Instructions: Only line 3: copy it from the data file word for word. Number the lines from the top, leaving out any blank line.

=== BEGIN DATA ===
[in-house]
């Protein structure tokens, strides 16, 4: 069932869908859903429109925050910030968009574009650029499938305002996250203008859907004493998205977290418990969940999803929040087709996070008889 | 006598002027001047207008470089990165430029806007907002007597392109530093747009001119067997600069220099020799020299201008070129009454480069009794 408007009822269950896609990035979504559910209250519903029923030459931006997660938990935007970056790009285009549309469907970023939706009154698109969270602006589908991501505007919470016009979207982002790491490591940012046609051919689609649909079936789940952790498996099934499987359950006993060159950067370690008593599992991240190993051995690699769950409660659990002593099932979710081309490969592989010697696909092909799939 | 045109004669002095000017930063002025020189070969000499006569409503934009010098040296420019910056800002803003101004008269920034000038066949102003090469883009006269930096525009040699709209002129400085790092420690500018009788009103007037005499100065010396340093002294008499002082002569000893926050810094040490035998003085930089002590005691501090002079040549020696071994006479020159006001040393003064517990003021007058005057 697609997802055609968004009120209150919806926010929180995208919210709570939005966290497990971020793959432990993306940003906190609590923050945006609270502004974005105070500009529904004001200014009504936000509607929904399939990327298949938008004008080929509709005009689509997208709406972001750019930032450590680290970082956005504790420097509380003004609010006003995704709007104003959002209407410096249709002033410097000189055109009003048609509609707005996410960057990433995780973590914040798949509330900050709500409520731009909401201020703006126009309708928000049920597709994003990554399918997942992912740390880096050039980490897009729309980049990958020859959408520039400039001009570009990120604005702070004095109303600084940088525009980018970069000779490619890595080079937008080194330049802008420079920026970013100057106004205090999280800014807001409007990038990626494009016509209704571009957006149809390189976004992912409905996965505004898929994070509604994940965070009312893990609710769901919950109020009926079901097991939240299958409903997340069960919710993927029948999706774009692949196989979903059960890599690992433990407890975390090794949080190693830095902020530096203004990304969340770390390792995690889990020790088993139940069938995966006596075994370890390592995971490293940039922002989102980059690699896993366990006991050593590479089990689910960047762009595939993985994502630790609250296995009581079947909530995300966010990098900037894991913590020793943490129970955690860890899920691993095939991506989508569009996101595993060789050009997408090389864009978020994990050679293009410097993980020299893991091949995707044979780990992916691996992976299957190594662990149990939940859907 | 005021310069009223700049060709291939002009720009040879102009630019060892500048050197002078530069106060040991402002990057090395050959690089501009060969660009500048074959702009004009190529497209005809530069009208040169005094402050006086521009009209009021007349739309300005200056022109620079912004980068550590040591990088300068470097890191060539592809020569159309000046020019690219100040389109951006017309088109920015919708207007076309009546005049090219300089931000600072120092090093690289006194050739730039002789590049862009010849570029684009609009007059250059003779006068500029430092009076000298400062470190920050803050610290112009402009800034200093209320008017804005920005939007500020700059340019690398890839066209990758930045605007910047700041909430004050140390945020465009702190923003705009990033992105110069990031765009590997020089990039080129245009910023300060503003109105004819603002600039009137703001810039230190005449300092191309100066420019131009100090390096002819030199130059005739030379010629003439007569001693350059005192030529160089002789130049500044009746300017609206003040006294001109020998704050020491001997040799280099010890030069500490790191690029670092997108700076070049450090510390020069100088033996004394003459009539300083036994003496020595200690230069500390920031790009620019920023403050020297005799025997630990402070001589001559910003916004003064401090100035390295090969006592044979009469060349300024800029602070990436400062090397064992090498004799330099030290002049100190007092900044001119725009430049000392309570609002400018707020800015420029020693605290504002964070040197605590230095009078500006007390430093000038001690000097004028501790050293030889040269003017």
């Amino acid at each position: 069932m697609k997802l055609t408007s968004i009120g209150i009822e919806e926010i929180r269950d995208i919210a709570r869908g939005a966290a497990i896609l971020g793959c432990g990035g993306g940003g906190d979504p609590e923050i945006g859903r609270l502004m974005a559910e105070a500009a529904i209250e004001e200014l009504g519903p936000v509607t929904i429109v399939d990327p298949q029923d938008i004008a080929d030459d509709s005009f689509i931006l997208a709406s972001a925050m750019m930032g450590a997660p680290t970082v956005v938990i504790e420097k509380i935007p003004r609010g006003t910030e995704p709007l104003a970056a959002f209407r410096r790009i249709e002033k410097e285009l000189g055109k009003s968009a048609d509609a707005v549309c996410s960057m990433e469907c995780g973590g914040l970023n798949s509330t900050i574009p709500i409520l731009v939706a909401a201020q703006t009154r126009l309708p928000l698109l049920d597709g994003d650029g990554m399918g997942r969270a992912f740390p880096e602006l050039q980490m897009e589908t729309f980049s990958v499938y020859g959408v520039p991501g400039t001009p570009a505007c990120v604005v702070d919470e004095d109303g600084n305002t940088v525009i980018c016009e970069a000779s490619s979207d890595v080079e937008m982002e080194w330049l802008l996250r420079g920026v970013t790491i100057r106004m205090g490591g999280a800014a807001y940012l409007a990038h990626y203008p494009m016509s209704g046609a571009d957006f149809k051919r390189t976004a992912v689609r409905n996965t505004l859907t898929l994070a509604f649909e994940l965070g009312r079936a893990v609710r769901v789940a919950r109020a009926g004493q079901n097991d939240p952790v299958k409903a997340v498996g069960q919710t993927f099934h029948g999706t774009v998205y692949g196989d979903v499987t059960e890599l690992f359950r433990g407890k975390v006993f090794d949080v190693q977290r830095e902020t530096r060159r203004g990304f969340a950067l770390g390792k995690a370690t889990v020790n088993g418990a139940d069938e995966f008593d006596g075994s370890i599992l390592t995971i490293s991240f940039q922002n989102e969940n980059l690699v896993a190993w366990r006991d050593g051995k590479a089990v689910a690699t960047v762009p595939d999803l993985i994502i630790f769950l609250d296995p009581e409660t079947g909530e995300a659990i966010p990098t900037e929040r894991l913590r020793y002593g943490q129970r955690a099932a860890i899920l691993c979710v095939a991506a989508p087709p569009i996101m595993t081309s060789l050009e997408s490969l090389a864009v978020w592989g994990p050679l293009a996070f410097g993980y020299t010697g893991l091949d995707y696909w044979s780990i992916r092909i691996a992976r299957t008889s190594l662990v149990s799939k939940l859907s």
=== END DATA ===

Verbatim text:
């Amino acid at each position: 069932m697609k997802l055609t408007s968004i009120g209150i009822e919806e926010i929180r269950d995208i919210a709570r869908g939005a966290a497990i896609l971020g793959c432990g990035g993306g940003g906190d979504p609590e923050i945006g859903r609270l502004m974005a559910e105070a500009a529904i209250e004001e200014l009504g519903p936000v509607t929904i429109v399939d990327p298949q029923d938008i004008a080929d030459d509709s005009f689509i931006l997208a709406s972001a925050m750019m930032g450590a997660p680290t970082v956005v938990i504790e420097k509380i935007p003004r609010g006003t910030e995704p709007l104003a970056a959002f209407r410096r790009i249709e002033k410097e285009l000189g055109k009003s968009a048609d509609a707005v549309c996410s960057m990433e469907c995780g973590g914040l970023n798949s509330t900050i574009p709500i409520l731009v939706a909401a201020q703006t009154r126009l309708p928000l698109l049920d597709g994003d650029g990554m399918g997942r969270a992912f740390p880096e602006l050039q980490m897009e589908t729309f980049s990958v499938y020859g959408v520039p991501g400039t001009p570009a505007c990120v604005v702070d919470e004095d109303g600084n305002t940088v525009i980018c016009e970069a000779s490619s979207d890595v080079e937008m982002e080194w330049l802008l996250r420079g920026v970013t790491i100057r106004m205090g490591g999280a800014a807001y940012l409007a990038h990626y203008p494009m016509s209704g046609a571009d957006f149809k051919r390189t976004a992912v689609r409905n996965t505004l859907t898929l994070a509604f649909e994940l965070g009312r079936a893990v609710r769901v789940a919950r109020a009926g004493q079901n097991d939240p952790v299958k409903a997340v498996g069960q919710t993927f099934h029948g999706t774009v998205y692949g196989d979903v499987t059960e890599l690992f359950r433990g407890k975390v006993f090794d949080v190693q977290r830095e902020t530096r060159r203004g990304f969340a950067l770390g390792k995690a370690t889990v020790n088993g418990a139940d069938e995966f008593d006596g075994s370890i599992l390592t995971i490293s991240f940039q922002n989102e969940n980059l690699v896993a190993w366990r006991d050593g051995k590479a089990v689910a690699t960047v762009p595939d999803l993985i994502i630790f769950l609250d296995p009581e409660t079947g909530e995300a659990i966010p990098t900037e929040r894991l913590r020793y002593g943490q129970r955690a099932a860890i899920l691993c979710v095939a991506a989508p087709p569009i996101m595993t081309s060789l050009e997408s490969l090389a864009v978020w592989g994990p050679l293009a996070f410097g993980y020299t010697g893991l091949d995707y696909w044979s780990i992916r092909i691996a992976r299957t008889s190594l662990v149990s799939k939940l859907s």